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Supreme Court: What Does Discrimination 'Because Of Sex' Include?

On Monday, the U.S. Supreme Court agreed to hear three cases about whether our nation's main civil rights law bars discrimination based on sexual orientation or gender identity. Title VII of the Civil Rights Act of 1964 prohibits discrimination "because of sex," as well as race, color, national origin and religion.

The federal circuits have split over whether the phrase "because of sex" includes sexual orientation and gender identity. The Second and Sixth Circuits considered the phrase to encompass all aspects of a person's gender, including nonconformity with gender norms. As a result, they ruled, respectively, that homosexuality and transgender status are inextricably related to the overall concept of sex and thus are protected by Title VII.

Vice Agrees To Settle Claim Of Systemic Gender Pay Discrimination

Canada-based Vice Media has agreed to settle claims brought by current and former employees that the company systemically underpaid female employees. Vice will pay $1.875 million to settle the class action.

According to reports, a former channel and project manager brought an initial claim in the suit against Vice. In 2015, she says she hired a male project manager for a joint project. She subsequently learned that this male subordinate was making about $25,000 more per year than she was.

DOL: Employees Can't Use Up Paid Time Off Before Using FMLA Leave

The U.S. Department of Labor recently took a new position on the timing of leave taken under the federal Family and Medical Leave Act (FMLA). Many employers allow or even require workers to use up their sick time and other paid time off before initiating an FMLA leave. In a March 14 opinion letter, the DOL said that practice is improper. FMLA leave must begin to run within five days of the employer learning that leave is being taken for reasons covered by the FMLA.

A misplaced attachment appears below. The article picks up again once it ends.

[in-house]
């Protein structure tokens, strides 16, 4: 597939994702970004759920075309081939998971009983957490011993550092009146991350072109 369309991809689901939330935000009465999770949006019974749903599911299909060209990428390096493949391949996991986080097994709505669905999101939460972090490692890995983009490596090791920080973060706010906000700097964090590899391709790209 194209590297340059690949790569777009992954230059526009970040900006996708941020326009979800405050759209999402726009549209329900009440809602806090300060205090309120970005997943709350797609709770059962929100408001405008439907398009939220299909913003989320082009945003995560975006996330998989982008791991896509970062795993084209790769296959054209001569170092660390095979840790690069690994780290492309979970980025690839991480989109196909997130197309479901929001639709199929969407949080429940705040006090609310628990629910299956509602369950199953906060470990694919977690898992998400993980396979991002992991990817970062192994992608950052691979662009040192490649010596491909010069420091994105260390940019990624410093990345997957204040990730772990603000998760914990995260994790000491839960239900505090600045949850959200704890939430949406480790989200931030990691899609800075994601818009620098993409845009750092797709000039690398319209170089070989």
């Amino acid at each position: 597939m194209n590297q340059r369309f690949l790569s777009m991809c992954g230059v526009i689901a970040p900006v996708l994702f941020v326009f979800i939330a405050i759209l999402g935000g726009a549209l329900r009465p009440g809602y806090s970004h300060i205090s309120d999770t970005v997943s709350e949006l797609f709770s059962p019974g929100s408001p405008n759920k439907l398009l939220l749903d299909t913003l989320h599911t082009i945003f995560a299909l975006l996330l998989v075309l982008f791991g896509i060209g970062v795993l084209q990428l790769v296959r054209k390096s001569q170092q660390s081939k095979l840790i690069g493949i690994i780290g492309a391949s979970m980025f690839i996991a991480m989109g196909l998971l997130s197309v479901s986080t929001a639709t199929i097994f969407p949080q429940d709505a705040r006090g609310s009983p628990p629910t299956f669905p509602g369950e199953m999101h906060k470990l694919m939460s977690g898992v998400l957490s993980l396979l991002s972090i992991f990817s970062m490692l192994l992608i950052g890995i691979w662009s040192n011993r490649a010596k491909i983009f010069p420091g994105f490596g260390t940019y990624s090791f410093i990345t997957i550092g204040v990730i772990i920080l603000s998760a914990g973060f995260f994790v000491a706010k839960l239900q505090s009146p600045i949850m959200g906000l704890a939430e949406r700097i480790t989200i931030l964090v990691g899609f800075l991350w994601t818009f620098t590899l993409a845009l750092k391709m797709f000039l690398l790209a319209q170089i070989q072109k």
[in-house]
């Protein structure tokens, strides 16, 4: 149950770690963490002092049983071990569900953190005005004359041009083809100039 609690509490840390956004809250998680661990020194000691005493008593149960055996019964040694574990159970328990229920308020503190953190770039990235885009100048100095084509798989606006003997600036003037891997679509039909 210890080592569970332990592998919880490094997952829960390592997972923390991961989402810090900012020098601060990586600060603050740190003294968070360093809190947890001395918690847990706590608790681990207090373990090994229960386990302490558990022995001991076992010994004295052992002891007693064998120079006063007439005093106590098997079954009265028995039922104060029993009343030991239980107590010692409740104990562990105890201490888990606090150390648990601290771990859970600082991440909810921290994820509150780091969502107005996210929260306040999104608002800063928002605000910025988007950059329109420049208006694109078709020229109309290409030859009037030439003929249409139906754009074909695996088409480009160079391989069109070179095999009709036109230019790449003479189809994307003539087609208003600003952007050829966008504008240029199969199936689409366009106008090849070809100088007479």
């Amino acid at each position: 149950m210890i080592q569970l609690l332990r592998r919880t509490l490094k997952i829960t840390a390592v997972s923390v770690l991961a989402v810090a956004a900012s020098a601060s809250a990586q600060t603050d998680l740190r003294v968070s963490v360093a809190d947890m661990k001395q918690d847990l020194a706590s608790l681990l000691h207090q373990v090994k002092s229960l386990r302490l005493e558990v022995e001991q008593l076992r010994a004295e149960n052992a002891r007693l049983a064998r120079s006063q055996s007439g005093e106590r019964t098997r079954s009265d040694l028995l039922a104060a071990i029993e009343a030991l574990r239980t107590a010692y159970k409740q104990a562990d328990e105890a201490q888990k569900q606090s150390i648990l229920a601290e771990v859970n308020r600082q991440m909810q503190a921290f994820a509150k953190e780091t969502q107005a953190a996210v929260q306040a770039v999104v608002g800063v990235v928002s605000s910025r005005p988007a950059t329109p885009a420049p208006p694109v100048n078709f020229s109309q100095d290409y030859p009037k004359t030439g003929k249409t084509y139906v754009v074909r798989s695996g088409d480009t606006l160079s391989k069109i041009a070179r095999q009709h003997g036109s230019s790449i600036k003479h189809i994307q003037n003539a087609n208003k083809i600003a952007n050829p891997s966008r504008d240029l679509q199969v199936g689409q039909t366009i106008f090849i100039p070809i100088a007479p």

The federal FMLA guarantees all covered employees up to 12 workweeks of unpaid, job-protected leave annually for certain family and medical purposes. Group health insurance is to be maintained during the leave period.

Ex-Employees File Suit Against IBM Over Age Discrimination

Ever since the nonprofit newsroom ProPublica did an exposé last year, former IBM employees have wondered whether the company's recent global restructuring and layoffs were motivated in part by age discrimination. Now, a group of ex-workers has filed a federal lawsuit in an effort to break down two barriers IBM put in the way of age discrimination claims.

As we discussed last year, ProPublica learned that IBM had cut 20,000 U.S. workers over the age of 40 in the previous five years. The Age Discrimination in Employment Act (ADEA) prohibits discrimination against people 40 and over.

Maryland is now the sixth state to approve $15-an-hour

It took less than 24 hours for Maryland's General Assembly to override Governor Larry Hogan's veto of the state's new minimum-wage law.

For many lawmakers, the override was seen as a forgone conclusion, as reflected by the final vote tally. In fact, the override vote in the House of Delegates was 96-43, and 32-15 in the Senate. To put these number in perspective, it takes just 85 votes to override a veto in the House and 29 in the Senate.

Following this veto override, Maryland becomes the sixth state in the country to enact a $15-per-hour minimum wage -- although it will be implemented gradually over the next several years. 

EEOC Asks For Industry Perspective On Ending Workplace Harassment